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“is stuffed, de world, wif feeding girls”

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Even the people who know me best would guess wrong, perhaps maybe with one important exception. Given a list of books that I would most like to write something just like, people might guess Ulysses, or Portrait, Disgrace or Diary of a Bad Year. Madame Bovary would figure. Or maybe Underworld, Infinite Jest, fucking Netherland in the worst case? Others might say Postmodernism: The Cultural Logic of Late Capitalism. I’ve hinted that I’d like to write a new Kapital – it’s mostly a joke. Principles of Literary Criticism?

But actually, really, what I’d love to do is something like John Berryman’s The Dream Songs. I have the right disposition, I am sure of that. All of the other that goes into something like this, who knows – doubt it strongly. There’s a chance that if I prepared for my tutorials properly…  But dispositionally, sure, have that in spades. Ugh.

What an odd text. Shakespearean brilliance, that sort of line play, cut with downmarket thematics. Get a bit baffled by his virtuosic breaks, willingness to indulge himself with the short line. It’s actually the only thing in the world I willingly reread. Purchased for a strange class with BLeithauser, from what I can remember, sometime in 1998-1999. It was the first time I saw anyone use a french press, which someone recently had to reteach me how to use. The American Long Poem, was it? Just before I changed sides to the novel. Remember staying up late at that table in the kitchen (Missus? You souviens?) to write the papers for it. Wish I could remember what I wrote about, but I know it wasn’t Berryman.

Discovered the other day that #14 is hung on the wall right outside my office. Omen I missed, somehow. But how did I miss it? Perhaps because I don’t believe in omens.

Watch. Will do something strange with this blog. Why not at this late stage in the game?

Written by adswithoutproducts

September 10, 2009 at 1:26 am

Posted in poetry

9 Responses

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  1. All I can say is that you made the right decision in following me on Twitter.


    September 10, 2009 at 2:01 am

  2. The first writing prize I got was for a Dream Songs pastiche eulogizing Berryman, who’d died a few years earlier (but I’d just gotten the news). At that time, as a sixteen-year-old in an isolated farming town, I assumed that “Delmore” was a fictional character made up to have a name as comically uneuphonious as possible.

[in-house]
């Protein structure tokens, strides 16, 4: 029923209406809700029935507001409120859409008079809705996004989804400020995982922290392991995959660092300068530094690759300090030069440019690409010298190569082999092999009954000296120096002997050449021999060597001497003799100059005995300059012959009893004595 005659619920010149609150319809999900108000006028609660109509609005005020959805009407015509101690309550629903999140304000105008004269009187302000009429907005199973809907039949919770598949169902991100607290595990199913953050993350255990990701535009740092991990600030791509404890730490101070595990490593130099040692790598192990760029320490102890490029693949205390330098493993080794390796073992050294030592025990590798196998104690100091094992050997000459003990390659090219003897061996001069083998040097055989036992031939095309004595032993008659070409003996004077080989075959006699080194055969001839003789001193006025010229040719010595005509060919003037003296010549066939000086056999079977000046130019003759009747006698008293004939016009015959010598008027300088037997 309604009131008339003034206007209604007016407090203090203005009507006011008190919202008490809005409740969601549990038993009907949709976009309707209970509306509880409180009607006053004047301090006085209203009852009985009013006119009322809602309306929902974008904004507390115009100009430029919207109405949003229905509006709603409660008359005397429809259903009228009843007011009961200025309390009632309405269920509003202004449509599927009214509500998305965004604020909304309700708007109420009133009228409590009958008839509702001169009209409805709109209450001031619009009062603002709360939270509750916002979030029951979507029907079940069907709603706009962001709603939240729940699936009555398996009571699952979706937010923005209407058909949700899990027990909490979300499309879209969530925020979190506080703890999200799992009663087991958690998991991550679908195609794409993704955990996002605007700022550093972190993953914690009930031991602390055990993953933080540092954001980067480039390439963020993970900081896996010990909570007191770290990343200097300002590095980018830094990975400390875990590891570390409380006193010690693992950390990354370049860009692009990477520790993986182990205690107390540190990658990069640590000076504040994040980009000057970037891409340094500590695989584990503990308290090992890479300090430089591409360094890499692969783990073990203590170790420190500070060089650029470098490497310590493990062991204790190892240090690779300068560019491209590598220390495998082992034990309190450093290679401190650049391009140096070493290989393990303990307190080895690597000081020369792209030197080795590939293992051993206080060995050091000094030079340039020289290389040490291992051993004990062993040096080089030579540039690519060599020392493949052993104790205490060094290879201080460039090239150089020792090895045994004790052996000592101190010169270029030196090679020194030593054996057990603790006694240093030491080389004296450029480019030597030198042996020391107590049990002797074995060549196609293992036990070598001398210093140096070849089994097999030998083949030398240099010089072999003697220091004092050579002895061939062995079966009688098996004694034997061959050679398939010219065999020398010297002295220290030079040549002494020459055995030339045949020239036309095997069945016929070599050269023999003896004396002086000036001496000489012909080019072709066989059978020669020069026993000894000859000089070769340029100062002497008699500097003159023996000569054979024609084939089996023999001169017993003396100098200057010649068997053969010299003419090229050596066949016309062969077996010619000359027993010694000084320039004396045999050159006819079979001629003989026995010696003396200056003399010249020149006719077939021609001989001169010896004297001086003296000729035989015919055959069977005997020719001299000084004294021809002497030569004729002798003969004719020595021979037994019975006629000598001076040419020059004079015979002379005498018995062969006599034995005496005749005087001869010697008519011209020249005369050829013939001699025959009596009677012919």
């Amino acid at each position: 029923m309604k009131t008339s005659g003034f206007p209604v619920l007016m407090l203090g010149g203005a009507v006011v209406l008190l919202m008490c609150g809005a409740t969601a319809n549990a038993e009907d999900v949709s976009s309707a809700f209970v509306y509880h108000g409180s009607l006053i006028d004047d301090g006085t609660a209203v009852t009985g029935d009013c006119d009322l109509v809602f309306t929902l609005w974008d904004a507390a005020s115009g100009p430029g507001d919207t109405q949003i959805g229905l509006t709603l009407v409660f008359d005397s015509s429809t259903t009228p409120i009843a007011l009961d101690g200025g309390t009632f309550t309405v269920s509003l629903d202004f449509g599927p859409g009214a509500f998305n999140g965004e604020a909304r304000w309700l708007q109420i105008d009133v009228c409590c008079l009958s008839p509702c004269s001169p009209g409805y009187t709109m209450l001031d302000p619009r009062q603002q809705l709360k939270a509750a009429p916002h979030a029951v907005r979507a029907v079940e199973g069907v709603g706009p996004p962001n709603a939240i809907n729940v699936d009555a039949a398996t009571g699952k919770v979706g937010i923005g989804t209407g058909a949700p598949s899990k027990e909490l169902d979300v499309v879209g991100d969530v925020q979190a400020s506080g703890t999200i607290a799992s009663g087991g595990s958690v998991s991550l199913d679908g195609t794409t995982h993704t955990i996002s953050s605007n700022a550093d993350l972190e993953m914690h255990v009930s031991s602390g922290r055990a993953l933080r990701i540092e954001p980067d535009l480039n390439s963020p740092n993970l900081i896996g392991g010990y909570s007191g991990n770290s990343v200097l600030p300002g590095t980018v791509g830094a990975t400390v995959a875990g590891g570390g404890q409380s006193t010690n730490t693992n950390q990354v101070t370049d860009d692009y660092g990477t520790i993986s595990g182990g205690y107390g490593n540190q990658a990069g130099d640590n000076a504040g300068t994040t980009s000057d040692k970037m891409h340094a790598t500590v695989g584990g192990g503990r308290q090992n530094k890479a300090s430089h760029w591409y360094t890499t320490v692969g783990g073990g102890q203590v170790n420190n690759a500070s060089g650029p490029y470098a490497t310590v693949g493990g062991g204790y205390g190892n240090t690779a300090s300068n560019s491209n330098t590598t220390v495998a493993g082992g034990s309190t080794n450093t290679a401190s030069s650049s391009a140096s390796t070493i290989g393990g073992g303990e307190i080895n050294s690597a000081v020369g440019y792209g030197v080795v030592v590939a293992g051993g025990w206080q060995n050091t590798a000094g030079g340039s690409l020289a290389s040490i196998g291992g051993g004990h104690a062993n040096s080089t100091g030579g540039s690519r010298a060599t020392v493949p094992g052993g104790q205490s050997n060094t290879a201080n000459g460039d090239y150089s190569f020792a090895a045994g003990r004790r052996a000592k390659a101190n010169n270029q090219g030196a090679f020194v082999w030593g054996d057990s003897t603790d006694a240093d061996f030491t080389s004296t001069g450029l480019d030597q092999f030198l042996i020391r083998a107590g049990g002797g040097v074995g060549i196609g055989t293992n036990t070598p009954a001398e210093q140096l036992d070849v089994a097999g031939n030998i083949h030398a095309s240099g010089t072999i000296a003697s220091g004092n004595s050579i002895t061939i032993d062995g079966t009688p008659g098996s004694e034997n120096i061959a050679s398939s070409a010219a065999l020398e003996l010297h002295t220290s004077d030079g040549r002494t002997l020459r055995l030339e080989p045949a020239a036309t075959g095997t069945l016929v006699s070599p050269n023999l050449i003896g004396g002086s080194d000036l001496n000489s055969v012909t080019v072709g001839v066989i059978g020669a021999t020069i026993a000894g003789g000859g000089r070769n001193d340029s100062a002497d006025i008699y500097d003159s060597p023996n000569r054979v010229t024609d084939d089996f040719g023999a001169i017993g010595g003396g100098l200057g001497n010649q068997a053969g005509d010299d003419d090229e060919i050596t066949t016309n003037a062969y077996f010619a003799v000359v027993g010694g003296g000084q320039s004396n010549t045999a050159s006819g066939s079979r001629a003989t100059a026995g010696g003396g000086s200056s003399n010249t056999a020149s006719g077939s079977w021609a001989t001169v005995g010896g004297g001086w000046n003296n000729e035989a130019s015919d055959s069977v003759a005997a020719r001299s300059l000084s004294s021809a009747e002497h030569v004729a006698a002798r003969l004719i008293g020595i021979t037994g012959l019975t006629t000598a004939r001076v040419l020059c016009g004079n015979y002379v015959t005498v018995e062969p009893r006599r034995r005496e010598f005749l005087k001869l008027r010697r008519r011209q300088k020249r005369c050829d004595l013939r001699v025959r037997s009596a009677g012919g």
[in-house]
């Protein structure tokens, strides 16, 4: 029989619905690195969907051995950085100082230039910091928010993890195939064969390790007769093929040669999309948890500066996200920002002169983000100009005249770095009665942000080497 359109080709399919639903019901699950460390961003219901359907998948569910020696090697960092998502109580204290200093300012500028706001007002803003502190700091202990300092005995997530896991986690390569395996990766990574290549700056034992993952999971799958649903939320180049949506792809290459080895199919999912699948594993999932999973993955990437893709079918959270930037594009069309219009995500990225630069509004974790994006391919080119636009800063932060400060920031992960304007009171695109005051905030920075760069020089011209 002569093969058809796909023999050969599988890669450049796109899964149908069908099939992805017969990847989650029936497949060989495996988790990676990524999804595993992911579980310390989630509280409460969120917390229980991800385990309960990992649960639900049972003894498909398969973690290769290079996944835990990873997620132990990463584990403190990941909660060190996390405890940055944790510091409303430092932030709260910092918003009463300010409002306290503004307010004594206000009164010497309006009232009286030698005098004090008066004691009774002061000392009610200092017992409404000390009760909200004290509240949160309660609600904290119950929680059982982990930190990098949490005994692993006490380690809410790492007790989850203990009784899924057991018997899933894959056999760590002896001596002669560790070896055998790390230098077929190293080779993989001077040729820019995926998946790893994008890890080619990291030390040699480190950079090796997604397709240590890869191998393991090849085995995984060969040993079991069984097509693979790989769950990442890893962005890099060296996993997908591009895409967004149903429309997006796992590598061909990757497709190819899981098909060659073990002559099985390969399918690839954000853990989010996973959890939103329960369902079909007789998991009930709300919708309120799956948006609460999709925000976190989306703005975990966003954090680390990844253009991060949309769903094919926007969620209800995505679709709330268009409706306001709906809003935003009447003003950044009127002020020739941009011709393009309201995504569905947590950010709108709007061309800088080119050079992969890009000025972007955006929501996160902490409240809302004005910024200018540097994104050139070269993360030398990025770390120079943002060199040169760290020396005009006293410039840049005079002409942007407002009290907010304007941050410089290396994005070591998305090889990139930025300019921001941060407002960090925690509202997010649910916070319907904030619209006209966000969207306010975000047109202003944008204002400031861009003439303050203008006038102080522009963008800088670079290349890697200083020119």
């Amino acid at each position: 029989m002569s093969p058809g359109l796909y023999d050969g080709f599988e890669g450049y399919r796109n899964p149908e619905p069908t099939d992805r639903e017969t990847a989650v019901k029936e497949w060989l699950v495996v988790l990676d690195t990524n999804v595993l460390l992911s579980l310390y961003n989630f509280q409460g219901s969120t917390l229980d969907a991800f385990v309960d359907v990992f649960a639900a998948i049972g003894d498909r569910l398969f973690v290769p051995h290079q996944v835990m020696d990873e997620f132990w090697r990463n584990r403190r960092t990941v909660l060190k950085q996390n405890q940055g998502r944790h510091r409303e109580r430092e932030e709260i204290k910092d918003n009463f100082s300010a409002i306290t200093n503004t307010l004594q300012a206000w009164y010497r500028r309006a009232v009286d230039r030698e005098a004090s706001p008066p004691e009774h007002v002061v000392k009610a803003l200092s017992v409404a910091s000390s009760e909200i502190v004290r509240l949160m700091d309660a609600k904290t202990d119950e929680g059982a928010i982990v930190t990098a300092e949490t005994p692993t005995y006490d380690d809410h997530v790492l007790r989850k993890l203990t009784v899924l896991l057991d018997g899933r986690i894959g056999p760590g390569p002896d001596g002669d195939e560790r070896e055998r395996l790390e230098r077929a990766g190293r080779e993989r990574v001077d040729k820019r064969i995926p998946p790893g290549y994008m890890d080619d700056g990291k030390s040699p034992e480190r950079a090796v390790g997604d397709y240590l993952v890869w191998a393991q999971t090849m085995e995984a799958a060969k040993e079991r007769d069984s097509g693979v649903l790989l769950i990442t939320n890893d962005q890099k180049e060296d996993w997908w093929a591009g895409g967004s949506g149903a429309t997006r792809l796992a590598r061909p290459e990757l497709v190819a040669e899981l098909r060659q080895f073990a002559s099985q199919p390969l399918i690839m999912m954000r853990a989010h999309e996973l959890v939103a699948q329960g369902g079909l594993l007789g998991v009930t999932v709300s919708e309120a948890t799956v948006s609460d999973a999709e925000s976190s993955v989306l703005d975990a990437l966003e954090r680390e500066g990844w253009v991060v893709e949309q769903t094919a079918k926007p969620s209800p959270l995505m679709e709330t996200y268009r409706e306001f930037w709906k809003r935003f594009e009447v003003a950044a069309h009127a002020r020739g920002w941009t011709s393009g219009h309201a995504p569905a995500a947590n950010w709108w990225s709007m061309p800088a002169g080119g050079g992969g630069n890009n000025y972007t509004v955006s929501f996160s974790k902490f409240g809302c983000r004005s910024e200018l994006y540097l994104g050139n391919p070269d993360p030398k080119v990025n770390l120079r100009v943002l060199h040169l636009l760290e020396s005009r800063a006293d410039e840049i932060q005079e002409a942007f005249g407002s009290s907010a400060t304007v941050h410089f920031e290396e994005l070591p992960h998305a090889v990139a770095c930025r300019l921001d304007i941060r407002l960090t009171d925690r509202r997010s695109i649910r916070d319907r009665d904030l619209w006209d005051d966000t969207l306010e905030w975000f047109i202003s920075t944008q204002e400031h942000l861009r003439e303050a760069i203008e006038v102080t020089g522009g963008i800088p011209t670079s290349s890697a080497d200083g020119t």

At this time, age fifty, the Dream Songs still rank as one of only about four things I might classify as a guilty pleasure, as opposed to a pleasure that’s provided extra pleasure in its explication.

    Ray Davis

    September 10, 2009 at 2:23 am

  3. Recently had a dream where I chastised a boy for stealing potatoes. The obtuse pointlessness of it makes me wish I never have another dream again. Just close eyes, blank out for 7 hours then up again to face the unvariegated boredom of another day closer to the grave. If stealing potatoes helps pass the time then I don’t see why dream-characters shouldn’t be free to indulge in it.


    September 10, 2009 at 11:21 am

  4. Wouldn’t you like to write about *Diary of* a Bad Year instead?


    September 10, 2009 at 1:11 pm

  5. Calabazanova,

    Well the feeling is mutual. I have a feeling I’ll last about 30 seconds on twitter. I just don’t like it.


    Very good to have you pop up in here! Absolutely agree about the Dream Songs, yes.


    Excellent. These are getting better and better. More whimsical, which is good.


    Fixed. You know why I do that? I overcorrect from my initial sense that it is Journal of a Bad Year – Defoe etc. I do it all the time, and you caught me.


    September 10, 2009 at 1:29 pm

  6. Can anyone point me to an explanation of why European English-language poetry of the last century has, with very few exceptions, been so consistently shit when compared to American? Think of Berryman… and then think of Ted Hughes. Or Ashbery, and then Seamus Heaney. Or in fact almost anyone.


    September 10, 2009 at 2:02 pm

  7. I’m reading Shop Class as Soulcraft, by Michael B. Crawford, a PhD in political philosophy turned motorcycle mechanic. According to him, you should all learn to fix or build something.


    September 11, 2009 at 3:11 am

  8. T.M., do you like Bunting? (“I don’t know, you naughty boy…”) Although he’s historically grouped with the Objectivists, I think he’s temperamentally closer to some Americans who seem clunkier than him (Olson, Duncan).

    Ray Davis

    September 12, 2009 at 12:11 am

  9. Does anyone know of any (good) examples of blogs being used as novels (each entry a ‘chapter’ etc)?

    I don’t mean lies and random fantasies, but long-form structured narratives?


    September 13, 2009 at 4:59 pm

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